Thursday, July 28, 2011


Loose vs. Tight (the never ending saga)
So I started this 30"x40" painting on a birch panel with a 1-5/8 cradle, a while ago.  It was based on a photograph of the intersection at Sloat and 45th Avenue.  I drove around taking pictures from out of my windshield as the sun set.  I was looking for interesting shadows and things that break up the sky.  San Francisco is a beautiful place, but the things I am looking for are kind of mundane and everyday, and could be found in any city.  I like power lines, traffic lights, and odd silhouettes. I am looking for abstract views of the city. My thinking is I don't want to end up with a landscape painting (but of course that is exactly what I will end up with), however, that is not what draws my eye.  Like most painters, I am thinking about light, composition and space.  These are my favorite elements.
Also, as some people know, I have recently been toying with the idea of going looser and more abstract with my work.  Ha!  It is easier said than done for a compulsive person like me. I don’t even know what questions to ask, except for “when is it finished?”  I figure a painting like that could go on forever.  It would be fun, but really exhausting.  In any case, here I am showing my first efforts. 

The first day was a refinement of a sketch that was full of earth tones and very drippy.  I painted the sky my usual mixture of Naples yellow, flake white, raw umber, a little cerulean blue, dammar, linseed oil and safflower oil.  (The safflower oil was intended to slow the drying time, and was volunteered by my studio mate and paint mixologist Scott Inguito,  He is an expert in old master techniques and arcane solvents.  Want to know how Rembrandt did it?  Ask Scott.  He also does wonderful paintings of El Caminos with and without burnouts.)  I planned to hit the yellow the next day with a mixture of cerulean blue, flake white, and black, lightly applied with a long bristled, bristle brush.  The plan was that the firmed up yellow would show through the alternating grooves with the blue and create this iridescent shimmering sky.  The lamp posts and such needed to be wet so that their edges were not sharp against the sky, the two hues of paint lying on top of each other, but rather possessing a furred quality, as if the lamp posts were embedded in the sky.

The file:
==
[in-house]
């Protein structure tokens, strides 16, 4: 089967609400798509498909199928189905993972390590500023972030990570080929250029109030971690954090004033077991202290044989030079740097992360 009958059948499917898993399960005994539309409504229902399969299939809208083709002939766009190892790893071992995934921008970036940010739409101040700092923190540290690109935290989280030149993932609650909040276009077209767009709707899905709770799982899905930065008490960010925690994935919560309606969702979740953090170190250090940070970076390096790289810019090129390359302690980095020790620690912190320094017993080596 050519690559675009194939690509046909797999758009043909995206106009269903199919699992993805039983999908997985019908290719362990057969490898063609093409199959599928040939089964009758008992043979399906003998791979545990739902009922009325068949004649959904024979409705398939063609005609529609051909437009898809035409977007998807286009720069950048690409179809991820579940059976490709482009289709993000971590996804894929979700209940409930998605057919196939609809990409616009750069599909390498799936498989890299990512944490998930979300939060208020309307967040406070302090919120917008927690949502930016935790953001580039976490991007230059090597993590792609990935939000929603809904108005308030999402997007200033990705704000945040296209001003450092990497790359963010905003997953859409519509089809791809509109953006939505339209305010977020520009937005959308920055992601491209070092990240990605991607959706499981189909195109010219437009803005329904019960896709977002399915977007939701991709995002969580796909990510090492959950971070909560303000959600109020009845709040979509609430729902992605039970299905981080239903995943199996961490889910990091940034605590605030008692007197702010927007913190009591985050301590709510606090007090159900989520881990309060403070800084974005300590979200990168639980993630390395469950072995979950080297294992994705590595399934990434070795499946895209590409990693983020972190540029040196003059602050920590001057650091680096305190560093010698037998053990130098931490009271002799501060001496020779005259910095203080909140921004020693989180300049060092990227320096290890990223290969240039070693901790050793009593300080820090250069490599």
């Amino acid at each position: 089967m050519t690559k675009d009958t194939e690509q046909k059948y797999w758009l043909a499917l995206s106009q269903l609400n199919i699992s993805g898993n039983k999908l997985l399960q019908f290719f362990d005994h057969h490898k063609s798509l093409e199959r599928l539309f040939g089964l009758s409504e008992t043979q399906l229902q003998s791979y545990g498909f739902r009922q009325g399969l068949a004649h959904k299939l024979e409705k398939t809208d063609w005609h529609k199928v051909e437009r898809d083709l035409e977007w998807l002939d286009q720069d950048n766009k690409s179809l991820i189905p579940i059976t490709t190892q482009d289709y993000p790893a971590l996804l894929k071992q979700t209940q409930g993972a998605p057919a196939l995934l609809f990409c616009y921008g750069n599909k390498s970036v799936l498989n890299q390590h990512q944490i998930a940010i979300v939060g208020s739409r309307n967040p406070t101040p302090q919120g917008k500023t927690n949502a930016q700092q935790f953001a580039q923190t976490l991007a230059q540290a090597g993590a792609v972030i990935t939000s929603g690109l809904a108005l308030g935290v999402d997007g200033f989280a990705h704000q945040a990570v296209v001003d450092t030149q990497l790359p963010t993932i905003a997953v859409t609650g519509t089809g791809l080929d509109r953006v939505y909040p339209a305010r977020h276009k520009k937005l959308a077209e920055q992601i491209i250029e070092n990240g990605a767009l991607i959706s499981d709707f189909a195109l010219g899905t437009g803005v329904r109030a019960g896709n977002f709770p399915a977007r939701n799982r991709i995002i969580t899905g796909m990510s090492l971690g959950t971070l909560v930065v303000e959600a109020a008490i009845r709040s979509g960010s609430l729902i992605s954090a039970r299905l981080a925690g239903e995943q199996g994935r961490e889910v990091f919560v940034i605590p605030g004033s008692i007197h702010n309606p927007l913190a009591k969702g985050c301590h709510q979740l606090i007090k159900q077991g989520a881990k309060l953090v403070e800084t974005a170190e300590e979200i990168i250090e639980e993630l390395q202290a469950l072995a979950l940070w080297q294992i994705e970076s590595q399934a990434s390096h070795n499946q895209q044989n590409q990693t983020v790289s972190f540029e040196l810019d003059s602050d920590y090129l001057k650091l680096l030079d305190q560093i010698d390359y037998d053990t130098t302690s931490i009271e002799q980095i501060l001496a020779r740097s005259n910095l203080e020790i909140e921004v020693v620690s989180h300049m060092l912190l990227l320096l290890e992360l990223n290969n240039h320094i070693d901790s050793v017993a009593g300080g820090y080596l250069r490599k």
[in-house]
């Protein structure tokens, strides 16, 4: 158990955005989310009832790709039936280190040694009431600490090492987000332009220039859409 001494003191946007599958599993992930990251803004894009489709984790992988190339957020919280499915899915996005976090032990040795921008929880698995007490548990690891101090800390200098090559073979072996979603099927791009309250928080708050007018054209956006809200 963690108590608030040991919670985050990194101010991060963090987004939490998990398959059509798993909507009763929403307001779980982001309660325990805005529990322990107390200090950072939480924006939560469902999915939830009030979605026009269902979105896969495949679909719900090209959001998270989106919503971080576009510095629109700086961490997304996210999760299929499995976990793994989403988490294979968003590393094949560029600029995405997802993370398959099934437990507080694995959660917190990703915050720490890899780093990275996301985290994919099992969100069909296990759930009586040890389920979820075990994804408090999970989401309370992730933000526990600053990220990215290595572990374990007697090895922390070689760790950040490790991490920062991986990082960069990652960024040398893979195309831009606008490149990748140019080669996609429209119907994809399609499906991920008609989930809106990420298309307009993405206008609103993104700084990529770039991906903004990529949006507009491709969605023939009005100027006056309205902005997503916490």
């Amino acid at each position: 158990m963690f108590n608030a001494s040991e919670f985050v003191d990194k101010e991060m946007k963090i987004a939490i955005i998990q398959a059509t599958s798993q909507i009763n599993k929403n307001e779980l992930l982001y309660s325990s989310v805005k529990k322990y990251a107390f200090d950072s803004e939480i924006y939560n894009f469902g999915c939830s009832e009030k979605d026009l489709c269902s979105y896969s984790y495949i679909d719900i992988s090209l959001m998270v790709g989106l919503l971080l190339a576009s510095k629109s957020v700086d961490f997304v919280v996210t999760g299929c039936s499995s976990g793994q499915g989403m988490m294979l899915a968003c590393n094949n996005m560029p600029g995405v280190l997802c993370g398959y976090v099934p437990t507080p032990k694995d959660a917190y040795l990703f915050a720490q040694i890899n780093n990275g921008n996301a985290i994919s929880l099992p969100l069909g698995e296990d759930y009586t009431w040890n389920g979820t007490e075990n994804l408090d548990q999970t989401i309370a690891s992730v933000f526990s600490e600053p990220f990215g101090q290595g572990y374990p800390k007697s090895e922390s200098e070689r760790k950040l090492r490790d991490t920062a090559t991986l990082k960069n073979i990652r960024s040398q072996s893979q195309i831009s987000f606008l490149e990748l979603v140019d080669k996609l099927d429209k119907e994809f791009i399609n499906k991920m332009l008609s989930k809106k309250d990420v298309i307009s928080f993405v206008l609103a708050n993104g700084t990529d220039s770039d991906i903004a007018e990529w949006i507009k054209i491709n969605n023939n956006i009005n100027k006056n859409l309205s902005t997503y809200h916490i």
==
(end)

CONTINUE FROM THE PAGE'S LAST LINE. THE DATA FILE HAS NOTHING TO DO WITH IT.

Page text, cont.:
Day two.  This is usually my favorite part of the painting, but I was a little short on time and the painting could not go another day.  It would be too dry.  I re-oiled the lamp posts and signal lights.  I mixed up the cerulean in a bit of a rush and when I put it over the yellow it came out too…blue.  The Naples yellow was drier than I wanted it to be, so maybe it wasn’t coming through the blue enough.  Maybe it was too much cerulean.  In any case I wanted a steelier, lighter feel and it was.. just… blue!  Crap!  I took a big soft nylon brush and blurred and smoothed out the entire surface.  I did not want any unrelated brush strokes left on the painting and I knew I was not going to get to it again when it was wet.  My window was gone.  I have to say it looked interesting, but too bad it was too early in the painting process and not what I was going for.

Day three, at this point a week had gone by.  At first I replaced some sign posts lost from using the nylon brush, and then added detail and color in the 45th Avenue sign and the red in the signal. (I am very judicious with my use of color.  I find color too easy, too seductive and I much prefer the color palette of Morandi to Matisse).  I tried repainting the sky.  Nothing helped, it was not working.  So I took my palette knife and scraped the whole thing off.  Crap!  I wasted 200 ml of paint.  I will have to continue this when I have a longer chunk of time.  My daughter Makiko says to stay positive or I will lose my audience.  She is 10 btw.  So looking forward, I might keep/add more drippy and blurry parts in the bottom part of the painting.  Maybe sharpen up the top part.  I don’t know if I can get a way with both things in one painting.  Philip Guston did this beautifully.  Gerhard Richter did it in a more dissonant way.  At this point I am not sure if I will get anything at all, but I am ever hopeful.  To be continued... 


  1. comment? wish these photos were bigger. like the discussion of technique. you are inspiring as usual.

  2. oh and I like the top part of #2 mixed with bottom of #3, but you're not supposed to let the audience influence the art! ever! so I didn't say anything.